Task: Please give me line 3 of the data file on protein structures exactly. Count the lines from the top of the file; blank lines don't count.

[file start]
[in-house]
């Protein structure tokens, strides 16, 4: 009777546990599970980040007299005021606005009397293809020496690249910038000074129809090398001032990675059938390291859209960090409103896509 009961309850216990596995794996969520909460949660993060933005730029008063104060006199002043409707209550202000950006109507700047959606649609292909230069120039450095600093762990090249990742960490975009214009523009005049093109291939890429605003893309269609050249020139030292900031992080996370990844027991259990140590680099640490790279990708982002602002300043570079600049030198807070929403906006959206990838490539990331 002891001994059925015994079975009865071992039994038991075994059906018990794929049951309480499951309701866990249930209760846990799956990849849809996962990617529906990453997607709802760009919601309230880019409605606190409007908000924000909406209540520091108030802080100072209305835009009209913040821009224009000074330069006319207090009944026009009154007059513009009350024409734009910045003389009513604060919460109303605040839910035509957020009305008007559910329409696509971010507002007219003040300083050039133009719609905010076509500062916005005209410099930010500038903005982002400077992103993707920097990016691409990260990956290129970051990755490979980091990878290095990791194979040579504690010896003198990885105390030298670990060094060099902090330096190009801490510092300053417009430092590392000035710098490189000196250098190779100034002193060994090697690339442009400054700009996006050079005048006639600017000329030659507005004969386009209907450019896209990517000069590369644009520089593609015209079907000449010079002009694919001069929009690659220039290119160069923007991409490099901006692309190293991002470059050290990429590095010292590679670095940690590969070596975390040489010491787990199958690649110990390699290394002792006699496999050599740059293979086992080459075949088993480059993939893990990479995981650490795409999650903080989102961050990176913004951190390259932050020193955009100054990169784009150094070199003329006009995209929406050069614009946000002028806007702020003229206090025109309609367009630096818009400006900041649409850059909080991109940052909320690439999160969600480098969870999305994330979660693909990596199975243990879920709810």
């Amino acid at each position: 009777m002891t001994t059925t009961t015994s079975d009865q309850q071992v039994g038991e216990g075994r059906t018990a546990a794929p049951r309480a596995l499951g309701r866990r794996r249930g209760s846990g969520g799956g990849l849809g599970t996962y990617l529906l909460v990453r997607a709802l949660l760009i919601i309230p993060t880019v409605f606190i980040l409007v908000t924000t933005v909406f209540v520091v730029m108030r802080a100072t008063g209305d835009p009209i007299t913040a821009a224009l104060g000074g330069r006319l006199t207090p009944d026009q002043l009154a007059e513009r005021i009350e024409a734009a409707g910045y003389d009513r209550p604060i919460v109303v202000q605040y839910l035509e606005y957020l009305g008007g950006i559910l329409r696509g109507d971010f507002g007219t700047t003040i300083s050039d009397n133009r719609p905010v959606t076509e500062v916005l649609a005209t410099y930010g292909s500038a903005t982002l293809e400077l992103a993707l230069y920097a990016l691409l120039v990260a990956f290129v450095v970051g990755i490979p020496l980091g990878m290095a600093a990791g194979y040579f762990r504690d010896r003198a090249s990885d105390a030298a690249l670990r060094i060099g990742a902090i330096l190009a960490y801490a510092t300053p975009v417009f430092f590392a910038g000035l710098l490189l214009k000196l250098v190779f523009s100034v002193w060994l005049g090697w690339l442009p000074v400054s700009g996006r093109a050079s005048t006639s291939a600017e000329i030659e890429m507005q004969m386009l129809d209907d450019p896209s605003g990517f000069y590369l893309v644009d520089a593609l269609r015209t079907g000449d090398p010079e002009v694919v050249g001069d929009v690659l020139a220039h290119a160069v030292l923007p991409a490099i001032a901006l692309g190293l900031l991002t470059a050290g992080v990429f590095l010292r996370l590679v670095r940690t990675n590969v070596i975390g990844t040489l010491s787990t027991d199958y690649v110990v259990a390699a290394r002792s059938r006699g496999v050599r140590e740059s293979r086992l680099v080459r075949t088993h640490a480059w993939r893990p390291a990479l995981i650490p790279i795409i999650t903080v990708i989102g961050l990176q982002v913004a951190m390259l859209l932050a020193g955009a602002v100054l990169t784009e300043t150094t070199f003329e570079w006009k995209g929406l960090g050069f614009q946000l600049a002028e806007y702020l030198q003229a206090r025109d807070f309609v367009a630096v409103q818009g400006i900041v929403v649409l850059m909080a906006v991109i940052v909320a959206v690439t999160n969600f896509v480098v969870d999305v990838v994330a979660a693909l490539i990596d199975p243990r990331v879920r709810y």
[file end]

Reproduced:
């Amino acid at each position: 009777m002891t001994t059925t009961t015994s079975d009865q309850q071992v039994g038991e216990g075994r059906t018990a546990a794929p049951r309480a596995l499951g309701r866990r794996r249930g209760s846990g969520g799956g990849l849809g599970t996962y990617l529906l909460v990453r997607a709802l949660l760009i919601i309230p993060t880019v409605f606190i980040l409007v908000t924000t933005v909406f209540v520091v730029m108030r802080a100072t008063g209305d835009p009209i007299t913040a821009a224009l104060g000074g330069r006319l006199t207090p009944d026009q002043l009154a007059e513009r005021i009350e024409a734009a409707g910045y003389d009513r209550p604060i919460v109303v202000q605040y839910l035509e606005y957020l009305g008007g950006i559910l329409r696509g109507d971010f507002g007219t700047t003040i300083s050039d009397n133009r719609p905010v959606t076509e500062v916005l649609a005209t410099y930010g292909s500038a903005t982002l293809e400077l992103a993707l230069y920097a990016l691409l120039v990260a990956f290129v450095v970051g990755i490979p020496l980091g990878m290095a600093a990791g194979y040579f762990r504690d010896r003198a090249s990885d105390a030298a690249l670990r060094i060099g990742a902090i330096l190009a960490y801490a510092t300053p975009v417009f430092f590392a910038g000035l710098l490189l214009k000196l250098v190779f523009s100034v002193w060994l005049g090697w690339l442009p000074v400054s700009g996006r093109a050079s005048t006639s291939a600017e000329i030659e890429m507005q004969m386009l129809d209907d450019p896209s605003g990517f000069y590369l893309v644009d520089a593609l269609r015209t079907g000449d090398p010079e002009v694919v050249g001069d929009v690659l020139a220039h290119a160069v030292l923007p991409a490099i001032a901006l692309g190293l900031l991002t470059a050290g992080v990429f590095l010292r996370l590679v670095r940690t990675n590969v070596i975390g990844t040489l010491s787990t027991d199958y690649v110990v259990a390699a290394r002792s059938r006699g496999v050599r140590e740059s293979r086992l680099v080459r075949t088993h640490a480059w993939r893990p390291a990479l995981i650490p790279i795409i999650t903080v990708i989102g961050l990176q982002v913004a951190m390259l859209l932050a020193g955009a602002v100054l990169t784009e300043t150094t070199f003329e570079w006009k995209g929406l960090g050069f614009q946000l600049a002028e806007y702020l030198q003229a206090r025109d807070f309609v367009a630096v409103q818009g400006i900041v929403v649409l850059m909080a906006v991109i940052v909320a959206v690439t999160n969600f896509v480098v969870d999305v990838v994330a979660a693909l490539i990596d199975p243990r990331v879920r709810y």